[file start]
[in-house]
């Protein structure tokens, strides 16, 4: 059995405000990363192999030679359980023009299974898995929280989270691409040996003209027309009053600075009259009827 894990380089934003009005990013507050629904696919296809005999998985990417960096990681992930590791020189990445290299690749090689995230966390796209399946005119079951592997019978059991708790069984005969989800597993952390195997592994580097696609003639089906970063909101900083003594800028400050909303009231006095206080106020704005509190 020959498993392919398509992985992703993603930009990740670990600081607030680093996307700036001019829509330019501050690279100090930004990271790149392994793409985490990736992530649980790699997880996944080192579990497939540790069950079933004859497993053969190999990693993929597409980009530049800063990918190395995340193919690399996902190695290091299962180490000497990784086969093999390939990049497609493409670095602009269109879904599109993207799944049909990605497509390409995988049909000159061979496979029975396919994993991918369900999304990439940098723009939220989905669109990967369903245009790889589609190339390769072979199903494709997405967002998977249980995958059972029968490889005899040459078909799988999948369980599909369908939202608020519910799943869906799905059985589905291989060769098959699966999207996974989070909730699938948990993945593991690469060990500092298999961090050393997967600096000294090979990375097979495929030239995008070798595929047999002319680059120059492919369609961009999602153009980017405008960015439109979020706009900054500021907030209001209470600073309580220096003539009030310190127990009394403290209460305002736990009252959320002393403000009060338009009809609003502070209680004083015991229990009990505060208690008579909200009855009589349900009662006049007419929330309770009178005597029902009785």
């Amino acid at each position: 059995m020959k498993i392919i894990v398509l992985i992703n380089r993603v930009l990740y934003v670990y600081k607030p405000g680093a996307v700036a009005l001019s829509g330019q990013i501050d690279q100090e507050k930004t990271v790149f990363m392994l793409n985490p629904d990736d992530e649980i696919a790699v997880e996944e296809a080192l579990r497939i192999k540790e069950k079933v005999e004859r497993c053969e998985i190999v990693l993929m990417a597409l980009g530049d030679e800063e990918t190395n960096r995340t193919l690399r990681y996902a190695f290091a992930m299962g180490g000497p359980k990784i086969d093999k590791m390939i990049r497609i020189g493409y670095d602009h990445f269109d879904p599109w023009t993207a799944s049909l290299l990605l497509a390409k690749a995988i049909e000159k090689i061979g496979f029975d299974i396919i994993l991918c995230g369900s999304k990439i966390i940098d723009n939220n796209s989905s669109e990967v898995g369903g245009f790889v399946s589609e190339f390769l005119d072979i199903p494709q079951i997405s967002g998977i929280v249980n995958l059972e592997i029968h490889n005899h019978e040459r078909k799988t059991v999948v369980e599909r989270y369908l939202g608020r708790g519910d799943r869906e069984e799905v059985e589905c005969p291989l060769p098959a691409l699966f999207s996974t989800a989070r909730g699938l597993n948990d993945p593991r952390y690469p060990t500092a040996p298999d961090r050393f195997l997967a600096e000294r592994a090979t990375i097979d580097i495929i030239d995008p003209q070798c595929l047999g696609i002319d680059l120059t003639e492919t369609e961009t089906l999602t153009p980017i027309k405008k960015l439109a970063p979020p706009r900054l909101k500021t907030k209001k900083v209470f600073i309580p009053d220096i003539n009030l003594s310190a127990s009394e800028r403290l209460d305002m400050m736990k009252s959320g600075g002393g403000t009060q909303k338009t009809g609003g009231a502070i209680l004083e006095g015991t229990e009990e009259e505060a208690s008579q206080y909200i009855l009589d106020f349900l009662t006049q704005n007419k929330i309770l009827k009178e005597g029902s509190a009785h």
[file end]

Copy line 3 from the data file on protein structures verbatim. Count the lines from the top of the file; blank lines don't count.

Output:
């Amino acid at each position: 059995m020959k498993i392919i894990v398509l992985i992703n380089r993603v930009l990740y934003v670990y600081k607030p405000g680093a996307v700036a009005l001019s829509g330019q990013i501050d690279q100090e507050k930004t990271v790149f990363m392994l793409n985490p629904d990736d992530e649980i696919a790699v997880e996944e296809a080192l579990r497939i192999k540790e069950k079933v005999e004859r497993c053969e998985i190999v990693l993929m990417a597409l980009g530049d030679e800063e990918t190395n960096r995340t193919l690399r990681y996902a190695f290091a992930m299962g180490g000497p359980k990784i086969d093999k590791m390939i990049r497609i020189g493409y670095d602009h990445f269109d879904p599109w023009t993207a799944s049909l290299l990605l497509a390409k690749a995988i049909e000159k090689i061979g496979f029975d299974i396919i994993l991918c995230g369900s999304k990439i966390i940098d723009n939220n796209s989905s669109e990967v898995g369903g245009f790889v399946s589609e190339f390769l005119d072979i199903p494709q079951i997405s967002g998977i929280v249980n995958l059972e592997i029968h490889n005899h019978e040459r078909k799988t059991v999948v369980e599909r989270y369908l939202g608020r708790g519910d799943r869906e069984e799905v059985e589905c005969p291989l060769p098959a691409l699966f999207s996974t989800a989070r909730g699938l597993n948990d993945p593991r952390y690469p060990t500092a040996p298999d961090r050393f195997l997967a600096e000294r592994a090979t990375i097979d580097i495929i030239d995008p003209q070798c595929l047999g696609i002319d680059l120059t003639e492919t369609e961009t089906l999602t153009p980017i027309k405008k960015l439109a970063p979020p706009r900054l909101k500021t907030k209001k900083v209470f600073i309580p009053d220096i003539n009030l003594s310190a127990s009394e800028r403290l209460d305002m400050m736990k009252s959320g600075g002393g403000t009060q909303k338009t009809g609003g009231a502070i209680l004083e006095g015991t229990e009990e009259e505060a208690s008579q206080y909200i009855l009589d106020f349900l009662t006049q704005n007419k929330i309770l009827k009178e005597g029902s509190a009785h």